Friday, April 20, 2012

93. THE SWINGER (1966)

What were they thinking? It was the mid-1960s... Ann-Margret was in her smouldering prime, fresh from standing and dancing her ground opposite Elvis Presley in VIVA LAS VEGAS (1964)... and this was the best vehicle Paramount could offer her? Of course, Elvis went straight from VIVA LAS VEGAS into pictures like TICKLE ME and HARUM SCARUM, so who's to say his flame-haired co-star didn't actually fare a bit better than he?

She plays Kelly Olsson, a wholesome girl from St. Paul who lives in a highly unlikely Los Angeles pad shared with a middle-aged police sergeant (NAKED CITY's Horace McMahon) and a bunch of fun-loving variety show dancers. She's the best dancer in the bunch, so hot she seldom wears anything more than heels and a black danceskin below the waist, but she wants to be a writer! And not just any writer: a writer for GIRL LURE magazine, a pseudo-PLAYBOY competitor published by daffy skirt-chasing Brit Sir Hubert Charles (Robert Coote) and his trim, dashing, prospective son-in-law editor Ric Colby (Anthony Franciosa). They must pay exceptional rates, because the sheltered Kelly doesn't know anything about GIRL LURE, least of all how to write GIRL LURE material. Told her work would be better suited for LADIES' HOME JOURNAL, she returns home, picking up a lot of sleazy paperbacks along the way, which she studies (cue montage of Ann reading TEENAGE STREETWALKER, SEX GIRL and RAPE GIRL RAPE, believe it or not) and uses to write a plagiarized pastiche she entitles THE SWINGER: THE SAGA OF A DEPRAVED YOUNG LADY. But even this is rejected... until she tells Sir Hubert that the story is in fact her autobiography. While she is lying to Ric to ensure publication and getting him into all sorts of compromising positions in front of his fiancée (CURSE OF THE WEREWOLF's Yvonne Romain), he is lying to her (he wises up to her ruse)... and they're both falling in love!

Ann-Margret probably felt she could trust director George Sidney, who had not only directed some of the most colorful musicals ever to come out of Hollywood (SHOWBOAT, JUPITER'S DARLING, ANNIE GET YOUR GUN) but also her own two biggest hits, BYE BYE BIRDIE (1963) and VIVA LAS VEGAS as well. Something clearly went amiss on this production, an attempt to exploit the star's sex appeal as much as possible in a wholesome context, and the fault cannot be entirely attributed to the script by Lawrence Roman, though he also wrote the similarly letchy UNDER THE YUM YUM TREE (1963). This is a case of a movie that wants to do something progressive, but doesn't know which way that is. There is a vibrant pre-credits sequence of our hotcha girl singing on swings and trampoulines, choreographed by David Winters, but the credits that immediately follow are horrendous. At the end, there's another tacked-on attempt to bring the picture more up-to-date, with Ann swinging and sliding around BATMAN-like exclamations of "Bam!" and "Pow!" and "Wham!"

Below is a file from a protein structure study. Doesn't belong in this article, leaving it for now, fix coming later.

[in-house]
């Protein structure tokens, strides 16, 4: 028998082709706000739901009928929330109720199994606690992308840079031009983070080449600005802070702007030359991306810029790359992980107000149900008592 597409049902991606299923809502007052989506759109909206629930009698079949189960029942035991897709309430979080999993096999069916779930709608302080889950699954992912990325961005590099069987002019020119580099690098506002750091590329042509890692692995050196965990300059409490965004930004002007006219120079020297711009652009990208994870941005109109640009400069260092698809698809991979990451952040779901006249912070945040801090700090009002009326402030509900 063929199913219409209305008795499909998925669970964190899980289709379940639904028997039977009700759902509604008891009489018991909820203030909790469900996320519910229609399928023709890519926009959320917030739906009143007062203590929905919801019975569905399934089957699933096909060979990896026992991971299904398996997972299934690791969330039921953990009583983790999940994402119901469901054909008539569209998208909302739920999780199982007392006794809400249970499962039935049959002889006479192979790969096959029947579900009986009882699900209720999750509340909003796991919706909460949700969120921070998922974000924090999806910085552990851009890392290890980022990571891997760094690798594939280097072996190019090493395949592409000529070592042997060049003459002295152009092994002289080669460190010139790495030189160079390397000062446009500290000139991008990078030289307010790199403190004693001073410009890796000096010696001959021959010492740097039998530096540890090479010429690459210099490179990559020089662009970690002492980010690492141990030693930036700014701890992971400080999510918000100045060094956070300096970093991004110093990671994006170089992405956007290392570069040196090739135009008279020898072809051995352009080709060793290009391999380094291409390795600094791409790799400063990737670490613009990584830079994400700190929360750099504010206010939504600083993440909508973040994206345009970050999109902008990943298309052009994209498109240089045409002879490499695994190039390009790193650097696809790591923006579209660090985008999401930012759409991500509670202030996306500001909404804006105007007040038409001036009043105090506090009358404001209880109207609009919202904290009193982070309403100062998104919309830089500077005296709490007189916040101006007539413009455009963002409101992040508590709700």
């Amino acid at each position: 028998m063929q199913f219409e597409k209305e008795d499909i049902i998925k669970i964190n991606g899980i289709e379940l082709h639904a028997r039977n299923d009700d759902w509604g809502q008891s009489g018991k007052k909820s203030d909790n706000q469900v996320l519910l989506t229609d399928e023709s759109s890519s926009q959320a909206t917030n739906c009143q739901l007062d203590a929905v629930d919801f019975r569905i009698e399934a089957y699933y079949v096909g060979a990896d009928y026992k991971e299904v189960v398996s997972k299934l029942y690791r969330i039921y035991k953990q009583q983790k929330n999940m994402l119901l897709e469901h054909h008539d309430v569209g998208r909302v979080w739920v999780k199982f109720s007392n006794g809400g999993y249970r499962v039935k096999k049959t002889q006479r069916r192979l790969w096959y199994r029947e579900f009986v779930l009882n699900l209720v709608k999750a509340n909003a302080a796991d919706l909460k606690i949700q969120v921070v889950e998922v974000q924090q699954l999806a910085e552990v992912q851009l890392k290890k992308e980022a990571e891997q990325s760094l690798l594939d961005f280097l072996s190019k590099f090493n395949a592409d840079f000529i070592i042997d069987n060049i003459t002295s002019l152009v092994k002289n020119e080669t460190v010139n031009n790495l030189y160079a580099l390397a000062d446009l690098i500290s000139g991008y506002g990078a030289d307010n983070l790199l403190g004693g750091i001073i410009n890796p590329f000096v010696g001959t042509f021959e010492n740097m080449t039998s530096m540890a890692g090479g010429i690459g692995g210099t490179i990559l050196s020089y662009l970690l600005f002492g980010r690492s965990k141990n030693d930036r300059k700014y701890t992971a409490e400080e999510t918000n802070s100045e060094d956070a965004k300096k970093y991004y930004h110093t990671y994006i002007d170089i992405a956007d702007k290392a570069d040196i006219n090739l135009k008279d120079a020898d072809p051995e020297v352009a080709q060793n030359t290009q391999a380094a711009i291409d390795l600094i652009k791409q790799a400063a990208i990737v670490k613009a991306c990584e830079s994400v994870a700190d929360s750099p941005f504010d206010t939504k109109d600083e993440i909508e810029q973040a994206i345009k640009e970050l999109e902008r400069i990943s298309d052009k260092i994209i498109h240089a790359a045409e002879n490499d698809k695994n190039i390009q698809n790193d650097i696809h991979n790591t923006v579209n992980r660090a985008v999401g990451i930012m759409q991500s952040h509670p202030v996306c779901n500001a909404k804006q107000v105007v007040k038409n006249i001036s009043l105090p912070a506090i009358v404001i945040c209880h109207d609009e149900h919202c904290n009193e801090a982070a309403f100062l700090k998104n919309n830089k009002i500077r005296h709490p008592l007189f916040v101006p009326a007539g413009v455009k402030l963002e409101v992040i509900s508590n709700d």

The only moderately successful scenes are an attempted seduction (our heroine sings "I Want To Be Loved" like she means it) and a legendary scene in which she seeks to establish her decadence by letting the magazine publishers see her being used as a paintbrush -- a highlight that Ken Russell later spoofed with baked beans, chocolate and soap suds in TOMMY (1975). Everyone involved seems all too aware of the excruciating falseness of everything, so we are given two different endings -- one of which actually kills off the two leads in a modestly satisfying, headlong collision.

THE SWINGER is at its worst when it tries to beat Louis Malle's ZAZIE at its own game with accelerated chase scenes and flickering still montages of Ann-Margret modeling the most absurd Edith Head monstrosities and looking impish. What is most surprising about it, in a positive sense, is how very nearly it approximates the directorial style of Russ Meyer at times -- the opening montage of Los Angeles sin spots looks like it could have been assembled from MONDO TOPLESS outtakes; it's that distinctive. There is also something about this film's mischievous Kelly that looks forward to Dolly Read's Kelly in BEYOND THE VALLEY OF THE DOLLS (1969); I would bet this film was one of Roger Ebert's working templates for his screenplay. I also enjoyed much of the supporting cast, especially Milton Frome and Mary La Roche as Kelly's parents and Nydia Westman as Ric's sexually savvy Aunt Cora. If THE SWINGER had been a little more serious, or had couched its absurdity in a more knowing, consistent, underlining style, it might have made all the difference, but its greatest offense is those ridiculous montages, which commit the cardinal sin of making one of the era's great sex symbols not only look foolish but unattractive.

Viewed on Netflix. 

1 comment:

  1. The Swinger was a blast! So glad I stumbled upon it.

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